Its a bit of a shame really. Liked 2/3 of the experience. If the finish would cut it sharp and clean instead of lingering on with it would be way better.
**Veltlinsky Grüner Veltliner 2014 **
Its a very young wine. The attack is lively and vivacious, with a bit of fizz, the middle is pretty acid, strong citrus, a bit grassy, the finish is pretty long and all in acidity. Not much minerality, pretty straight, could be a bit rounder. Lets say straight and long. The Bernhard Ott Fass had rounder fruit, a bit more caracter and a cleaner finish less in acidity. All in all I prefer the Bernhard Ott Fass but the Veltinsky is a very nice summer wine. Maybe I’m wrong but it makes be thing of a Vinho Verde.
Very enjoyable, not sugary, not cloying, no perfume or rosewater. Not too large but good lenght. Pretty light but crisp. Strong berries in the middle. Quite a pleasant wine. Everyone enjoyed it. You could be drinking a white wine but for the berries in the middle.
I would not hesitate to buy another bottle but I would prefer a bigger middle, stronger berries and more residual sugar. I guess I’m looking for something a bit more intense and sugary.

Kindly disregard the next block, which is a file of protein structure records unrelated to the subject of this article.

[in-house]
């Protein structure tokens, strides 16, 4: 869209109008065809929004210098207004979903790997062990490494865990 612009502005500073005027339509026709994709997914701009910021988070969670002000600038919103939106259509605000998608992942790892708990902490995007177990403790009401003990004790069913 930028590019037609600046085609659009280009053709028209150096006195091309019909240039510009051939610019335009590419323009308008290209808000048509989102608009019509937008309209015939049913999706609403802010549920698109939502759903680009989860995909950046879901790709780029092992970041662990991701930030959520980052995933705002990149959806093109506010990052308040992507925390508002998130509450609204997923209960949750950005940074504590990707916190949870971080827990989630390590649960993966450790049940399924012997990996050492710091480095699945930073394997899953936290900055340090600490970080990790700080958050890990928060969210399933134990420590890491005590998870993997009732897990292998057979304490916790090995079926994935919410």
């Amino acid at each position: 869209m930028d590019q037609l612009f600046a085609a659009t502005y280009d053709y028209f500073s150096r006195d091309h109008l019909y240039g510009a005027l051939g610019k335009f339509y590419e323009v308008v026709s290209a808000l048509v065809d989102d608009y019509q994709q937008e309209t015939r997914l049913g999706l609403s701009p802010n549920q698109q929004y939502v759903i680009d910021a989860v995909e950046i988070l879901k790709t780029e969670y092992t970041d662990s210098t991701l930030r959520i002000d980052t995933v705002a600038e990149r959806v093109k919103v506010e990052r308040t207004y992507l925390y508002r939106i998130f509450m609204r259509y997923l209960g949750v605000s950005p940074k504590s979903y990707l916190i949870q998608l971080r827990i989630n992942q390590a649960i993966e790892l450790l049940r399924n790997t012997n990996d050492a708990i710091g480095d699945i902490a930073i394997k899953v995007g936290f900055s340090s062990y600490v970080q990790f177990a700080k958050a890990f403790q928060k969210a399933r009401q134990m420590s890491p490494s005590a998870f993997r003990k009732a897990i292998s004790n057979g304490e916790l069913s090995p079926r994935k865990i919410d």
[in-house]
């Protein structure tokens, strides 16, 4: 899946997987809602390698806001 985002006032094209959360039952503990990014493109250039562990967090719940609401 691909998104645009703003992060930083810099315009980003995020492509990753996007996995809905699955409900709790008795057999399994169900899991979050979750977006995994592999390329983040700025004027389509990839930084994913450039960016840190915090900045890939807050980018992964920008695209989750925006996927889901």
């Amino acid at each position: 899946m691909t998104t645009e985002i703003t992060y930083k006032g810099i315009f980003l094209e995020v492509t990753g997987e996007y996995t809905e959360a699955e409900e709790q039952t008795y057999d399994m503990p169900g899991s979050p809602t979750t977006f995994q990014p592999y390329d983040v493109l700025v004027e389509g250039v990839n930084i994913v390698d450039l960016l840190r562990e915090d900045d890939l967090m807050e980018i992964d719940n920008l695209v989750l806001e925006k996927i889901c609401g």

Very light rosé. As promised, no perfume, no rosewater. Not a ton of sugar or acidity. Very very light but a very present strawberry in the middle. Its like drinking strawberry essence. Light, pleasant, slightly aromatic. I would have preferred a bit more power and a bit more sugar. Overall a nice experience. Would not hesitate to buy it again but its not my platonic rosé.
Vieux Moulin Mead
The “vieux moulin” mead has impressed everyone and will probably ascend to “safety bottle everpresent in the fridge” status. Its that good, and at 13$, you can bring it everywhere without shame. Plus it has a great story: a local quebec cider from gaspésie. Bonus points: few know what to expect from hydromel. If anybody asks you how much it cost it won’t be because they find it unpleasant; they’ll ask because they want to buy a bottle for themselves.
Mateus is a Portuguese rosé wine that costs around 10$. It is extremely suspect but comes with a good story. “Supersizers go” is an english food tv show that explores food in different eras of england. The one in the 70’s had a party in which everybody brought a bottle of Mateus as a “hostess gift” (without even talking to each other). Curious, I had to try to taste to what might be a prehistoric variation to what we know as “rosé” now.
You can find the “supersizers go” show on youtube:
It was a very bad mistake. Mateus is classified (along with Baby Duck bubbly) as one of the worst experience of drinking anything wine related in my life. Its as if the producer decided to make a rosé by blending two underwhelming bottom shelf supermarket wine (red and white respectively) and hoping for the best.